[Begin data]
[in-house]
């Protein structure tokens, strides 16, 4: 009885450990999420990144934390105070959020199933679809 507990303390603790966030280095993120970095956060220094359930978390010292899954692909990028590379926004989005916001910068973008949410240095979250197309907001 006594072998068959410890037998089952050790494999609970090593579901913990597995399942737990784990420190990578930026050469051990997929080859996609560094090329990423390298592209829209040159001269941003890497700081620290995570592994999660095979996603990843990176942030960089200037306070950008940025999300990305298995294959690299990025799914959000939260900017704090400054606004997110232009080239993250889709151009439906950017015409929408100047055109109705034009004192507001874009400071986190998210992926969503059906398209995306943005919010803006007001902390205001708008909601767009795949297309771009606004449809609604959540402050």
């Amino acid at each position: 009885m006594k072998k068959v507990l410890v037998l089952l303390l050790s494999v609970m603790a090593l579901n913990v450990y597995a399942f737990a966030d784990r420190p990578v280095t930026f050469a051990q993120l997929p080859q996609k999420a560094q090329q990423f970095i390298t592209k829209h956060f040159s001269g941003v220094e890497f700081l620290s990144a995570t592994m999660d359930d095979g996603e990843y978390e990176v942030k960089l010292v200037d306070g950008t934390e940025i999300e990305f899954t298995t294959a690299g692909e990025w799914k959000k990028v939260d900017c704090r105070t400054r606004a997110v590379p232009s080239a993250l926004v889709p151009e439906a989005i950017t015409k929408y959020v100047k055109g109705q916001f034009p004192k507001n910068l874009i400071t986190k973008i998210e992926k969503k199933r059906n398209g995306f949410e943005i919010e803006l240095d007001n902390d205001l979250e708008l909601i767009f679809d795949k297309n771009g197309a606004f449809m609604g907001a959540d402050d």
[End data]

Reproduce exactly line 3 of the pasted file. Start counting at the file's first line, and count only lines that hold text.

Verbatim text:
């Amino acid at each position: 009885m006594k072998k068959v507990l410890v037998l089952l303390l050790s494999v609970m603790a090593l579901n913990v450990y597995a399942f737990a966030d784990r420190p990578v280095t930026f050469a051990q993120l997929p080859q996609k999420a560094q090329q990423f970095i390298t592209k829209h956060f040159s001269g941003v220094e890497f700081l620290s990144a995570t592994m999660d359930d095979g996603e990843y978390e990176v942030k960089l010292v200037d306070g950008t934390e940025i999300e990305f899954t298995t294959a690299g692909e990025w799914k959000k990028v939260d900017c704090r105070t400054r606004a997110v590379p232009s080239a993250l926004v889709p151009e439906a989005i950017t015409k929408y959020v100047k055109g109705q916001f034009p004192k507001n910068l874009i400071t986190k973008i998210e992926k969503k199933r059906n398209g995306f949410e943005i919010e803006l240095d007001n902390d205001l979250e708008l909601i767009f679809d795949k297309n771009g197309a606004f449809m609604g907001a959540d402050d």